# Is there an injective object in the category of all free abelian group?

The following notations is inherited from Homology. Suppose we have an exact sequence $$0\rightarrow B_{n}\rightarrow Z_{n}\rightarrow H_{n}(C)\rightarrow 0$$ where $$B_{n}$$ is the nth boundaries, and $$Z_{n}$$ is the nth cycles, and $$H_{n}(C)$$ the homology group of chain complex. The map between $$B_{n}$$ and $$Z_{n}$$ is the injective map and the map between $$Z_{n}$$ and $$H_{n}(C)$$ is the quotient map induced by boundary map. The proof of Universial Coefficient Theorems implies that $$0\rightarrow \text{Hom}(H_{n}(C),G)\rightarrow \text{Hom}(Z_{n},G)\rightarrow \text{Hom}(B_{n},G)\rightarrow \text{Ext}(H_{n}(C),G)\rightarrow 0$$ is exact.

So $$\text{Hom}(Z_{n},G)\rightarrow \text{Hom}(B_{n},G)\rightarrow 0$$ is generally not exact at $$\text{Hom}(B_{n},G)$$,i.e. the injective map from $$B_{n}$$ to $$Z_{n}$$ does not induce surjective map from $$\text{Hom}(Z_{n},G)$$ to $$\text{Hom}(B_{n},G)$$. However I think I can prove this( of course somewhere wrong ).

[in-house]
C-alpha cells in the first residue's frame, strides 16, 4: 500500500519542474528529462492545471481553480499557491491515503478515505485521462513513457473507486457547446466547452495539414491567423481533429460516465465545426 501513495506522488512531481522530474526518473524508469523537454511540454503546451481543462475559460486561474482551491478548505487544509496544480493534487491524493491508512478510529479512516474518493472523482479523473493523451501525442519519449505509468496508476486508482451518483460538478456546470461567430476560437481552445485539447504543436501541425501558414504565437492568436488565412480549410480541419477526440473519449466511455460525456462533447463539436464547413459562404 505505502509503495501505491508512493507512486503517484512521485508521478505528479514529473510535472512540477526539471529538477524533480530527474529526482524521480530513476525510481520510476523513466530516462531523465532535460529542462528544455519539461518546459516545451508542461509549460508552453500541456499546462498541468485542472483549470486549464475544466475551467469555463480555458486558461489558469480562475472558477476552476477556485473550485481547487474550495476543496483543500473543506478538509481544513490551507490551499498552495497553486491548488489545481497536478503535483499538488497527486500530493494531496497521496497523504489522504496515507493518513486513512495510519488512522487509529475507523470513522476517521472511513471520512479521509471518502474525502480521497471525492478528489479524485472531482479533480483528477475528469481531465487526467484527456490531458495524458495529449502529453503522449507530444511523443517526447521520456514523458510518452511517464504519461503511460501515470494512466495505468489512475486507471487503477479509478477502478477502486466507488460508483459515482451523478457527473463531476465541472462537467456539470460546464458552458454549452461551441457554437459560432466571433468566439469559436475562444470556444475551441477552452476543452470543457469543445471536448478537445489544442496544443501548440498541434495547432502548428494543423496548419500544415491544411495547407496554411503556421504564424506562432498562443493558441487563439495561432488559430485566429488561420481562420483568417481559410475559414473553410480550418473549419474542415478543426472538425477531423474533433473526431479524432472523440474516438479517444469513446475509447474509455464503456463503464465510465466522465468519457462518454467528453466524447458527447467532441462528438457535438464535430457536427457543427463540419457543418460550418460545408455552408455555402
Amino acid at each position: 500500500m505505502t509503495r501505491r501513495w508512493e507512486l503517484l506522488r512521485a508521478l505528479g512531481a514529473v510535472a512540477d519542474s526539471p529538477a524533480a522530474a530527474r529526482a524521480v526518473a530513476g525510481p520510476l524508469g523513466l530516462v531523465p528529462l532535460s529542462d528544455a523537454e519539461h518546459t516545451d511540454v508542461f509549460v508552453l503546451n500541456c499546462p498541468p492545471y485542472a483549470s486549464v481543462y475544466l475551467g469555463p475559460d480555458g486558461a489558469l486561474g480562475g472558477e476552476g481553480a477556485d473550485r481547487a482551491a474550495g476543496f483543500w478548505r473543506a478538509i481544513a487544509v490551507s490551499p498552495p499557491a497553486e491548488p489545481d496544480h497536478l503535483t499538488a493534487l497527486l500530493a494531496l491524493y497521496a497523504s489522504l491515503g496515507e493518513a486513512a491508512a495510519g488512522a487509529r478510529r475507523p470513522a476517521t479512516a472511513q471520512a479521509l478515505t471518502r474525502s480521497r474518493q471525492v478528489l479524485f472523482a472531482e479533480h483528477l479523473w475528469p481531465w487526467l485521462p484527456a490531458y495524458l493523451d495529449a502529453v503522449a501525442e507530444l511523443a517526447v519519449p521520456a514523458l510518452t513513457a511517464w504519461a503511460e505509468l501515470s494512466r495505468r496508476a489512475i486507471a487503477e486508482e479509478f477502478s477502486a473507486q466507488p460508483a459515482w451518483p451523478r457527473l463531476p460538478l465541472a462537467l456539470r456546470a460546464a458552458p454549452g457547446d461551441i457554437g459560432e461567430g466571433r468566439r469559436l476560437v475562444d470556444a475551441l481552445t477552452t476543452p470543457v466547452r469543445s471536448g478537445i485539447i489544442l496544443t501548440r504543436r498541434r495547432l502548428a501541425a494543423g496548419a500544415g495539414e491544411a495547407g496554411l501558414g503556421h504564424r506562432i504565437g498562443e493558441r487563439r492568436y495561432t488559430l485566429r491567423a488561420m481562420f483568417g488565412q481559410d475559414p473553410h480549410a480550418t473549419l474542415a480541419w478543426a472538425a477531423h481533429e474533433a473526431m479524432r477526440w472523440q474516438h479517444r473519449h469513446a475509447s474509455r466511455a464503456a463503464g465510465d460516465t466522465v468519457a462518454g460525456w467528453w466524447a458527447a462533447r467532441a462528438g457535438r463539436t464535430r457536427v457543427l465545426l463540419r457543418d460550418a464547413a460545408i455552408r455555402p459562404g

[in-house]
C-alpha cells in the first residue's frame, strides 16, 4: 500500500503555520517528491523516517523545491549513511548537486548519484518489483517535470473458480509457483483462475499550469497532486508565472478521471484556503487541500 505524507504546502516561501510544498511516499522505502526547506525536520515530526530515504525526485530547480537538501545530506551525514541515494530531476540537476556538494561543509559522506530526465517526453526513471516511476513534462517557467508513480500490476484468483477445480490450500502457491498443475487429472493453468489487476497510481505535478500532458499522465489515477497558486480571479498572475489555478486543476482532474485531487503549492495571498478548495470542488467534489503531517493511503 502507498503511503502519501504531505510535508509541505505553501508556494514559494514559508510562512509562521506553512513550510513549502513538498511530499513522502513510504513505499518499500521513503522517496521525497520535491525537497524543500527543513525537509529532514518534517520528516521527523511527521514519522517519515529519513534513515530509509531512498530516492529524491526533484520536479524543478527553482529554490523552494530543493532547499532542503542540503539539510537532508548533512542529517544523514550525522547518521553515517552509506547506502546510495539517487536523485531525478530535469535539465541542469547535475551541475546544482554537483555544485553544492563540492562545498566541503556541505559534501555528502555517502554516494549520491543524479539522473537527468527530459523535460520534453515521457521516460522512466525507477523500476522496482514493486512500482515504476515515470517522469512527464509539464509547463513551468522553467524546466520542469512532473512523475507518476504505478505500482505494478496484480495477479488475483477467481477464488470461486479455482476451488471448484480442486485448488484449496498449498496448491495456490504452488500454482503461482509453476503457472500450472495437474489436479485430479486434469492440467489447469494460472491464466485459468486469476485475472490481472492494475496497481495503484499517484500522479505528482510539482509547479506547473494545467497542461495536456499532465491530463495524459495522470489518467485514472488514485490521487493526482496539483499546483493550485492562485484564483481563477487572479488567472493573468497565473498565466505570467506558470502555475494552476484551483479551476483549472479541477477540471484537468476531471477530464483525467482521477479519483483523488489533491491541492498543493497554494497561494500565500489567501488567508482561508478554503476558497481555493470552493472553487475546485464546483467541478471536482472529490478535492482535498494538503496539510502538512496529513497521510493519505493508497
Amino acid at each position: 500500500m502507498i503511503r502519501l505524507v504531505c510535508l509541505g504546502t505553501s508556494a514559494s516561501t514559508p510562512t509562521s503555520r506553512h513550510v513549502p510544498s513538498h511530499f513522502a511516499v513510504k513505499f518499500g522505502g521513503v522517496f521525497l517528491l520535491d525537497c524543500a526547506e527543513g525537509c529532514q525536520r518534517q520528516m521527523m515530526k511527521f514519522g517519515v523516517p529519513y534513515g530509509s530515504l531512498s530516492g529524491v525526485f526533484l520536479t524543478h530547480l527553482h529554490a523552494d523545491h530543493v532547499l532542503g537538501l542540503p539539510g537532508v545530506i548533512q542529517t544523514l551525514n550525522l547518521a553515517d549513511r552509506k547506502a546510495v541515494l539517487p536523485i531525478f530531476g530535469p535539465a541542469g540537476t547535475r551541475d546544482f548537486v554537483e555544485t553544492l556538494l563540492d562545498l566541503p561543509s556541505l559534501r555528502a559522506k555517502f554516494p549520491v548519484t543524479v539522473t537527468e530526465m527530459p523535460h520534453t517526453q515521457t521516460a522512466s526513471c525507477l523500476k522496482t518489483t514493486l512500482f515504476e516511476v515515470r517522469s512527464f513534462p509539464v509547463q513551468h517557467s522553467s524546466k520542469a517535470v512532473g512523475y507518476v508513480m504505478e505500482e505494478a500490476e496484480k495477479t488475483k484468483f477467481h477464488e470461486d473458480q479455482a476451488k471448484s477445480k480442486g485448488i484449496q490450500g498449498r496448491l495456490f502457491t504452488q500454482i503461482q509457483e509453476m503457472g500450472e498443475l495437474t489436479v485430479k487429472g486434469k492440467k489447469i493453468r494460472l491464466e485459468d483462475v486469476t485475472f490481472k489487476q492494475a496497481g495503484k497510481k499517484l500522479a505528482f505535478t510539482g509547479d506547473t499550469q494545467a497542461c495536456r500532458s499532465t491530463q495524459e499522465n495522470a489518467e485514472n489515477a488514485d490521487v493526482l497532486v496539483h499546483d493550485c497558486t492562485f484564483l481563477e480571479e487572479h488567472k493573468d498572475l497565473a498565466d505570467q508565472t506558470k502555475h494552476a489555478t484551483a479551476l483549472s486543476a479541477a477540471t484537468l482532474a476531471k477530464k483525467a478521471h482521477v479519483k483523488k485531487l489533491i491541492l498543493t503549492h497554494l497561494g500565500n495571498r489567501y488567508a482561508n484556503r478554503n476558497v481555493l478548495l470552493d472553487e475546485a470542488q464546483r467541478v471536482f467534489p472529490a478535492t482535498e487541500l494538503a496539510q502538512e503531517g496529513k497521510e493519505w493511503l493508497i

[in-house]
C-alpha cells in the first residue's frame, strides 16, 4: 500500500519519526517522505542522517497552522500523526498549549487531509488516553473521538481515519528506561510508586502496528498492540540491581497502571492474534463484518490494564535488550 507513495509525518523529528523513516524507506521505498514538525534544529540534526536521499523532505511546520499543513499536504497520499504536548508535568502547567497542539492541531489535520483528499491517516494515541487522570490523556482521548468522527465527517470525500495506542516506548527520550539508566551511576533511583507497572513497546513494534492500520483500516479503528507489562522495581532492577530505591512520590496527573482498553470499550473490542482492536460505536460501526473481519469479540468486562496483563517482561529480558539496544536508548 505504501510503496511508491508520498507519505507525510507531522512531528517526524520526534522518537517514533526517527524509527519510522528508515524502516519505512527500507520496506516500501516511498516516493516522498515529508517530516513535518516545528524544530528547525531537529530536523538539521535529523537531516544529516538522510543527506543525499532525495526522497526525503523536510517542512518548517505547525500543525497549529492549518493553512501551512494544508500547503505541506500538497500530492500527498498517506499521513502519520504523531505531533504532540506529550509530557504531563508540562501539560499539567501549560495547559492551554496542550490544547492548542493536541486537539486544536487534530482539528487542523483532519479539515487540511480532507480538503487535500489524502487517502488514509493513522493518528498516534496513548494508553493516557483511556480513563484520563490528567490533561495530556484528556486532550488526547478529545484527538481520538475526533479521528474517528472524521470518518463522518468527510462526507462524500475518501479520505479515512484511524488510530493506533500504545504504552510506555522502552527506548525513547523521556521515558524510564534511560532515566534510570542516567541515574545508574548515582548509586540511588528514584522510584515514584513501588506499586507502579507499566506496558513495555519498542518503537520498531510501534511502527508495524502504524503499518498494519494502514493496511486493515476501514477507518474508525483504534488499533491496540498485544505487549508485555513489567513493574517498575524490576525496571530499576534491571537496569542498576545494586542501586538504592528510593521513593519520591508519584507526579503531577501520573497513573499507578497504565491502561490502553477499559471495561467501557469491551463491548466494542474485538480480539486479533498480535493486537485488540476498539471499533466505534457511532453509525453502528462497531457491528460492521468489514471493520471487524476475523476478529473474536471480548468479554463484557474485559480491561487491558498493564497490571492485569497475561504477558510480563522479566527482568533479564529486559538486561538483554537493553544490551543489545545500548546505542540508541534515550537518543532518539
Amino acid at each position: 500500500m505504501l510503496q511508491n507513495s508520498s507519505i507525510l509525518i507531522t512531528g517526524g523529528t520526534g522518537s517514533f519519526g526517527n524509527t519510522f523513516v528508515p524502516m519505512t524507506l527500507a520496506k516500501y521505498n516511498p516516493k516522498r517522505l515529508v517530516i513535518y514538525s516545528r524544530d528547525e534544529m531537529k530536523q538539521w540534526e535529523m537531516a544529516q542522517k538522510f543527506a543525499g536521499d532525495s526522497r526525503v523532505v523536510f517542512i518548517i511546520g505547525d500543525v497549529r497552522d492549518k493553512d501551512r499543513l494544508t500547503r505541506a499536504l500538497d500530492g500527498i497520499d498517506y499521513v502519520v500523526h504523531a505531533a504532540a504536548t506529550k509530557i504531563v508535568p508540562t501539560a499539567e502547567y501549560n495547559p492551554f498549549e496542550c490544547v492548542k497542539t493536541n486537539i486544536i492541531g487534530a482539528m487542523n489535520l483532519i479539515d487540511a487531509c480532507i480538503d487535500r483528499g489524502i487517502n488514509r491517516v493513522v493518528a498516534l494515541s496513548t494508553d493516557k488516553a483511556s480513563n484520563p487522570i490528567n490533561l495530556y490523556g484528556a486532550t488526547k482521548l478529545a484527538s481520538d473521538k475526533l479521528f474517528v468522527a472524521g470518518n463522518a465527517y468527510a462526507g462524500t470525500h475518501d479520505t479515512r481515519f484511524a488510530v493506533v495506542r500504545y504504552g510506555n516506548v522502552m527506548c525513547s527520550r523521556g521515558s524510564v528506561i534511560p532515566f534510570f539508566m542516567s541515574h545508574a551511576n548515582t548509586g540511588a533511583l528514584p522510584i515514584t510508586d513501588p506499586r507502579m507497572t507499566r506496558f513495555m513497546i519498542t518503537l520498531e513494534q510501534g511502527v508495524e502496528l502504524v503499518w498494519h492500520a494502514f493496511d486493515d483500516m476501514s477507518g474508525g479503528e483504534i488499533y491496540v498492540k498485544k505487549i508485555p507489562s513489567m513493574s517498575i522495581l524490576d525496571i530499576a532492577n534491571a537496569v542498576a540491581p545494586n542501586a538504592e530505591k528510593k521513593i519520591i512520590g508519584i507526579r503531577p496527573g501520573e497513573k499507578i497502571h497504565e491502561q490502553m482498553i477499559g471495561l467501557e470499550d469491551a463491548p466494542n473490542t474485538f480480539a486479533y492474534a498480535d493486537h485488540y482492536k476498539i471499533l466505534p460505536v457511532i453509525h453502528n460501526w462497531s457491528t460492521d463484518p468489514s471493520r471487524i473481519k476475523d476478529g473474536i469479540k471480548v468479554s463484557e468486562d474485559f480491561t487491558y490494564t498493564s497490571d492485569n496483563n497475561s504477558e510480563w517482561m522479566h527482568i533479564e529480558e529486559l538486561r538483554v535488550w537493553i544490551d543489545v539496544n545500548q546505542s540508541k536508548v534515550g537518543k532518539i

Here is my proof.

For any $$f\in \text{Hom}(B_{n},G)$$,the main thing here is about whether we can complete the commutative diagram below with a map $$g\in \text{Hom}(Z_{n},G)$$.

But since $$Z_{n}$$ is free abelian group, I can write it as $$Z_{n}=i(B_{n})\oplus W$$ for some complementary subspace $$W$$. We define a map $$g$$ as $$g(x)=f(x)$$ for $$x\in i(B_{n})$$ and $$g(x)=0, x\in W$$ So I get a surjective from $$\text{Hom}(Z_{n},G)$$ to $$\text{Hom}(B_{n},G)$$ taking $$f$$ to $$g$$, i.e. for any $$G$$ and free abelian group $$B_{n},Z_{n}$$, $$G$$ is injective. I know this is wrong since it contradicts the UCT, but I can not see why. Thank you for any help.

A free abelian group doesn't have a complement to every its subgroup: take $$2\mathbb{Z} \subset \mathbb{Z}$$ for instance. To answer the question in the title, the category of free abelian groups has no non-trivial injective objects as illustrated by my example above^ (which works just as well for arbitrary free abelian groups). Further can be said, in fact: any injective object in the (abelian!) category of abelian groups can't be free, since these are precisely the so-called 'divisible' abelian groups (i.e. those for which multiplication by any integer is surjective) - you can look up Baer's criterion if you're interested.
Edit: just to see what the issue at play is, if you look at the diagram in your post, try and set $$G=B_n=Z_n=\mathbb{Z}$$, let $$f$$ be the identity and the injection $$B_n \hookrightarrow Z_n$$ multiplication by two :)
A very similar diagram occurs for instance when computing the homology of the real projective plane $$\mathbb{R} P^2$$.